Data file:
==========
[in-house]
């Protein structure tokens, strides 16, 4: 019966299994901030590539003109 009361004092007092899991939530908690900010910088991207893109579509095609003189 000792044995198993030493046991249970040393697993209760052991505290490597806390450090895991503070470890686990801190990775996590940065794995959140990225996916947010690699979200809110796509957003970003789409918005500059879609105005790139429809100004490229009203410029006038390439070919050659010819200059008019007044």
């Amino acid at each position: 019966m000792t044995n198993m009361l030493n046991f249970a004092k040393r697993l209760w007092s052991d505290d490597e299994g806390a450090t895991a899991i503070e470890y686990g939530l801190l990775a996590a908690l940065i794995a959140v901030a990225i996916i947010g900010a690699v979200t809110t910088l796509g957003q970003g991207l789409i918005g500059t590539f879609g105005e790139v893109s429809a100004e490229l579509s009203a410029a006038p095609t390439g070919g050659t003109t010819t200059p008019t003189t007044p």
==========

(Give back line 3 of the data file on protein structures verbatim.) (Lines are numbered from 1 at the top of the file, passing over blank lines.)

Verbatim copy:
């Amino acid at each position: 019966m000792t044995n198993m009361l030493n046991f249970a004092k040393r697993l209760w007092s052991d505290d490597e299994g806390a450090t895991a899991i503070e470890y686990g939530l801190l990775a996590a908690l940065i794995a959140v901030a990225i996916i947010g900010a690699v979200t809110t910088l796509g957003q970003g991207l789409i918005g500059t590539f879609g105005e790139v893109s429809a100004e490229l579509s009203a410029a006038p095609t390439g070919g050659t003109t010819t200059p008019t003189t007044p």